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US congressman convicted of lying to FBI in campaign funds case

US congressman convicted of lying to FBI in campaign funds case

Nebraska Republican Jeff Fortenberry found guilty in case involving illegal campaign contributions from foreign billionaire
A Nebraska congressman has been found guilty of three felonies for lying to the FBI about illegal campaign contributions from a foreign billionaire.

A federal jury in Los Angeles convicted Jeff Fortenberry, a nine-term Republican, on Thursday of concealing information and two counts of providing false statements to authorities.

He denied to federal authorities that he was aware of illegal campaign donations from Gilbert Chagoury, a Nigerian billionaire of Lebanese descent who disguised his identity through third-party contributions, said the US attorney’s office for the central district of California.

According to court documents reviewed by the Washington Post, Chagoury was accused of making illicit campaign contributions worth up to $180,000 to four American political candidates, including Fortenberry.

One of Chagoury’s associates gave $30,000 to “an individual at a restaurant in Los Angeles, who, along with others, later made campaign contributions” to Fortenberry’s re-election campaign, according to officials.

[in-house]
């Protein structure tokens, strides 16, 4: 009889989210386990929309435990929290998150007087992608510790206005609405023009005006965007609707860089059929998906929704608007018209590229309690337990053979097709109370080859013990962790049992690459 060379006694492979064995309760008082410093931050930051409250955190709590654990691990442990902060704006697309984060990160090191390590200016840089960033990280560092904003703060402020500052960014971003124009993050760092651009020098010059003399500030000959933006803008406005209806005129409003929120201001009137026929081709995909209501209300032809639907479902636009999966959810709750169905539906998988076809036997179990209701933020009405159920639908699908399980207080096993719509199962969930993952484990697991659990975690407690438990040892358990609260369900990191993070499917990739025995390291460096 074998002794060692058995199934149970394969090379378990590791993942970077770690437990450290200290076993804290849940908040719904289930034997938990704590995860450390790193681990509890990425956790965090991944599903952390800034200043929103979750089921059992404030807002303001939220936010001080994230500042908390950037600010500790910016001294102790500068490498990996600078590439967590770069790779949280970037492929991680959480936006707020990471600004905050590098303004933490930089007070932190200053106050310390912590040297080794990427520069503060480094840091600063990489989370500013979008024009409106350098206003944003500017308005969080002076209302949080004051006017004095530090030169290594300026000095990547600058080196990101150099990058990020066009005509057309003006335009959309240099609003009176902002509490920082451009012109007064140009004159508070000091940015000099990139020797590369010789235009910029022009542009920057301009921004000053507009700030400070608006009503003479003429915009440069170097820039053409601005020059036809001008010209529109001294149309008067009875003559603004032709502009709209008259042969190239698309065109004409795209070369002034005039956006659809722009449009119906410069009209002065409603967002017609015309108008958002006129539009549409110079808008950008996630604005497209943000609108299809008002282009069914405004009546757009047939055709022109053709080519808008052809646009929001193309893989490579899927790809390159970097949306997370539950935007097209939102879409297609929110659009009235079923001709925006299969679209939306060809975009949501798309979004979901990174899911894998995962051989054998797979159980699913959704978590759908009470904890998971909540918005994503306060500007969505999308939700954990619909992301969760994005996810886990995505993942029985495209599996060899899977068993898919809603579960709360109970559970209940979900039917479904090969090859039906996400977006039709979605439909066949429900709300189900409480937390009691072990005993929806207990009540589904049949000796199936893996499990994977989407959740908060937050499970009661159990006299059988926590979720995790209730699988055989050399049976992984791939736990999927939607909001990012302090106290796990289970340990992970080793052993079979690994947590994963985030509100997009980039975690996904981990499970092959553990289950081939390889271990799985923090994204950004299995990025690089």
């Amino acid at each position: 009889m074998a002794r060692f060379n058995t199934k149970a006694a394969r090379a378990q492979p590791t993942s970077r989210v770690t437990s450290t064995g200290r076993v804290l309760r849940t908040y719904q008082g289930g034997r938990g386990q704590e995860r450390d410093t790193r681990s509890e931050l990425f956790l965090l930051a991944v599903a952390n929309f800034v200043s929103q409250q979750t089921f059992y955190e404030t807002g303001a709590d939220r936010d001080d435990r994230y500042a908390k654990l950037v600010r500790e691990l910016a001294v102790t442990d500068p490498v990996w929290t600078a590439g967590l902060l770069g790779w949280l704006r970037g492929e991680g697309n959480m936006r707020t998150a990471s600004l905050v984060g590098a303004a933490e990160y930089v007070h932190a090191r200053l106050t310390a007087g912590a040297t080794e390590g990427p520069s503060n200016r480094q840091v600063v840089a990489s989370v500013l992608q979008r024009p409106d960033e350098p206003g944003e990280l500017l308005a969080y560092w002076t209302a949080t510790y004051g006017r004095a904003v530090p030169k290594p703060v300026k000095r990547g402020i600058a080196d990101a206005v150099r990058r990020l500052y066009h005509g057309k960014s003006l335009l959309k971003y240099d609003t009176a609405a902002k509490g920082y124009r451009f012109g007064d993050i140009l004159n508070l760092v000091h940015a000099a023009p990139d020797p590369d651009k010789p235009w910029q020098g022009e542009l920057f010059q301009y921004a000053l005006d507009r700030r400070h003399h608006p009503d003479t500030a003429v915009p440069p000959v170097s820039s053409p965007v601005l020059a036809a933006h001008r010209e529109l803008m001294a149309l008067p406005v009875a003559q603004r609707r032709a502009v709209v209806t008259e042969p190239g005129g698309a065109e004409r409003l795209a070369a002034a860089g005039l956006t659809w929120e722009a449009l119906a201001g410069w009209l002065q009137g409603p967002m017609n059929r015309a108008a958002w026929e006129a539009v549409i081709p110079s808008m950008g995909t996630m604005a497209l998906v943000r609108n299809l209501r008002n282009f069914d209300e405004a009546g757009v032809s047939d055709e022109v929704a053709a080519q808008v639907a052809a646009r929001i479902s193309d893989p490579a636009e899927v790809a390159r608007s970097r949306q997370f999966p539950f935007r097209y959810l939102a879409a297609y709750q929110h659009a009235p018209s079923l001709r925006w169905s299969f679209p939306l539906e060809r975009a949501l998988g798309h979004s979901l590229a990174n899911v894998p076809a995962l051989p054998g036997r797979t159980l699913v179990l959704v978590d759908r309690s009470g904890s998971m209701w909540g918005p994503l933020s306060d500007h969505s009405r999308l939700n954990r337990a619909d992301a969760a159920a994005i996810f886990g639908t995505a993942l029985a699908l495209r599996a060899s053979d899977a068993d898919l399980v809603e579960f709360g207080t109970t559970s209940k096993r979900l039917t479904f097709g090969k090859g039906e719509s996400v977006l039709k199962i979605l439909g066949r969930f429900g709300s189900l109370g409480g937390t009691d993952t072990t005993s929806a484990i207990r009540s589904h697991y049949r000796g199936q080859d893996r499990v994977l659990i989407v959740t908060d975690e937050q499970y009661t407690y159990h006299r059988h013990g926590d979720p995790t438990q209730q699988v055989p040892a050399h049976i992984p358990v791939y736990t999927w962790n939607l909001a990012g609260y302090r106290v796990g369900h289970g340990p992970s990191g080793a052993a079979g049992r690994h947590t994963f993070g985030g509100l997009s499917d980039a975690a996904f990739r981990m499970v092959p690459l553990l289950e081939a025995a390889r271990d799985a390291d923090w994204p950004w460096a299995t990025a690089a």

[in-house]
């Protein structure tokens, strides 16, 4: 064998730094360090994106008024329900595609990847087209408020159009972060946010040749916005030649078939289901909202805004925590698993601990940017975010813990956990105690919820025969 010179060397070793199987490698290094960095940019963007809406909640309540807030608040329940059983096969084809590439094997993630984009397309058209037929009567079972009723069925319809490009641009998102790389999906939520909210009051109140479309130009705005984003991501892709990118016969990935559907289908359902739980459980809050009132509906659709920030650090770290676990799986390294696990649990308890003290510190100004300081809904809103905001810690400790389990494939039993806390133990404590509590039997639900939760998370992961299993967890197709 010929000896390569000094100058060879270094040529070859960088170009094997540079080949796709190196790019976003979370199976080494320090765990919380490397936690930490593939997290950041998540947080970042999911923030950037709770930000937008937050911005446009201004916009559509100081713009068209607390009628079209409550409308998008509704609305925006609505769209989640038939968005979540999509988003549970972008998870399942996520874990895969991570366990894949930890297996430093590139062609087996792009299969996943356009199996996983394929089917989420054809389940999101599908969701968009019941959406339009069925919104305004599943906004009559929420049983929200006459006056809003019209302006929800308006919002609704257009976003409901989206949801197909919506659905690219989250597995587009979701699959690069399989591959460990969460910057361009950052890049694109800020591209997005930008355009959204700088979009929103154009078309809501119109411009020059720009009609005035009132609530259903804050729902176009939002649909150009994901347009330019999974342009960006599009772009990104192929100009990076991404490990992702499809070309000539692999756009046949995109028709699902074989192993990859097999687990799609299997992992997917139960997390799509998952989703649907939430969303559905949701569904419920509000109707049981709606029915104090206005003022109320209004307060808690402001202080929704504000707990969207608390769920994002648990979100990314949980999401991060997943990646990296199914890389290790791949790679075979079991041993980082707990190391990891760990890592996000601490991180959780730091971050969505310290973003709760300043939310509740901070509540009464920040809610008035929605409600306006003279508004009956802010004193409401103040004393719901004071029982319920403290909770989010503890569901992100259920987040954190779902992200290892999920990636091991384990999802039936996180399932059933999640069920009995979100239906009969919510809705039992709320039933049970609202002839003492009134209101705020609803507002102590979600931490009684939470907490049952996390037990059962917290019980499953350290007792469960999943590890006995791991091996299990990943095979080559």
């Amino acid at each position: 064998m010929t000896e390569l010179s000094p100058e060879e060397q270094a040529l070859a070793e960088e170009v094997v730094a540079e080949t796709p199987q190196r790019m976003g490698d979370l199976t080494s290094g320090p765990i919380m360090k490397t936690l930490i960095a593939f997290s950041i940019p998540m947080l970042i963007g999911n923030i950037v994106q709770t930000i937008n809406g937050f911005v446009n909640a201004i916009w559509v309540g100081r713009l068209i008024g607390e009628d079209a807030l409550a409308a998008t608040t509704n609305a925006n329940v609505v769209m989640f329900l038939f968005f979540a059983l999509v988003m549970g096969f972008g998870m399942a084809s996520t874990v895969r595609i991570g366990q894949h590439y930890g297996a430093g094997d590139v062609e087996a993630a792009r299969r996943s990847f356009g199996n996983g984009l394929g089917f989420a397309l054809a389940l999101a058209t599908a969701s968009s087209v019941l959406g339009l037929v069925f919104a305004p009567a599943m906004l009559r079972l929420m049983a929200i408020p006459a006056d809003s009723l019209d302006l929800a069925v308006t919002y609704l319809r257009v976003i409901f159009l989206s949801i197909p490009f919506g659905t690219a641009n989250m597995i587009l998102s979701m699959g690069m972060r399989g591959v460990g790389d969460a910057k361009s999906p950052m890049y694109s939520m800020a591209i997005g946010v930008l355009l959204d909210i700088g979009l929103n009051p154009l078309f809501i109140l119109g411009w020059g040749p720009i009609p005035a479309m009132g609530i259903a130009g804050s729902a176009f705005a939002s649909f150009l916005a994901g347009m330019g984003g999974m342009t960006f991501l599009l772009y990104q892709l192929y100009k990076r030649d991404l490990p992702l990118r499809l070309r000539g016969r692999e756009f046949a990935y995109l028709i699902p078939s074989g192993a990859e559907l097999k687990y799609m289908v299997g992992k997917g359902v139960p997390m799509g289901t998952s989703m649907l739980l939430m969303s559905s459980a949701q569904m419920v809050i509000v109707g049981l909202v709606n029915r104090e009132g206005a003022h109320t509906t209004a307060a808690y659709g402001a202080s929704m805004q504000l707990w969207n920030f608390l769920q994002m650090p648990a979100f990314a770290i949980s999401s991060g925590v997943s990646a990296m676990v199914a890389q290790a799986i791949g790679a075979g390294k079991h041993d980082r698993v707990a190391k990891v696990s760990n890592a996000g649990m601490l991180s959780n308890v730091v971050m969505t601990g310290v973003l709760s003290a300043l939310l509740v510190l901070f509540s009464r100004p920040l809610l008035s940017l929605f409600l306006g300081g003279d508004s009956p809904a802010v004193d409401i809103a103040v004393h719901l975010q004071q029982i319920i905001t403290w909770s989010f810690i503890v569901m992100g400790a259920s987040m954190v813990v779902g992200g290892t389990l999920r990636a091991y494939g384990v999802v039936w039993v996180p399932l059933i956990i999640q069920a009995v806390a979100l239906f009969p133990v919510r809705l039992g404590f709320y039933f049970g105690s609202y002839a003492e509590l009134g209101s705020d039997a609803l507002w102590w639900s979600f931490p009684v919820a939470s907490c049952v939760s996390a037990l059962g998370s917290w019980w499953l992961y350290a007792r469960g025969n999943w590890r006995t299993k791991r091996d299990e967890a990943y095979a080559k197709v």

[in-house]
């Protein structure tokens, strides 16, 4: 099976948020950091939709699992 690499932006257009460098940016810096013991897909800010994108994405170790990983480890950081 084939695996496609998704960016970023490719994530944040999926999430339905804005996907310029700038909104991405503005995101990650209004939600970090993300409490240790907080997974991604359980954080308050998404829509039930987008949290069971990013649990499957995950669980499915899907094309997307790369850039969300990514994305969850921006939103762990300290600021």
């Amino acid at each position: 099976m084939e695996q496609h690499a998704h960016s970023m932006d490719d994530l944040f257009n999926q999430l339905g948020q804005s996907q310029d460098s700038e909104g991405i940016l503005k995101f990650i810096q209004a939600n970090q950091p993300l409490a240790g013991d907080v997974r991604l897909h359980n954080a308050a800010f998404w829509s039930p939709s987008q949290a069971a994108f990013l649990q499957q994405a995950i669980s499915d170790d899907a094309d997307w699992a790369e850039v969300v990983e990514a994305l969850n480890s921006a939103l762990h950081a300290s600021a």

Chagoury had connections to Defense of Christians, a nonprofit that combated the persecution of Christians and other minorities in the Middle East, court documents revealed. He attempted to funnel money to “politicians from less-populous states because the contribution would be more noticeable to the politician and thereby would promote increased donor access,” said federal prosecutors.

Fortenberry has maintained his innocence. In a YouTube video filmed with his wife and dog, he said “a person from overseas illegally moved money to my campaign” and he “didn’t know anything about this”.

“I feel so personally betrayed … We thought we were trying to help,” Fortenberry said. His attorneys accused federal agents of setting him up.

Fortenberry’s sentencing is set for 28 June. Each count carries up to five years of federal prison time, along with fines. Fortenberry said the court process had been unfair and that he would immediately appeal.

“After learning of illegal contributions to his campaign, the congressman repeatedly chose to conceal the violations of federal law to protect his job, his reputation and his close associates,” said US attorney Tracy L Wilkison in a statement.

“The lies in this case threatened the integrity of the American electoral system and were designed to prevent investigators from learning the true source of campaign funds.”
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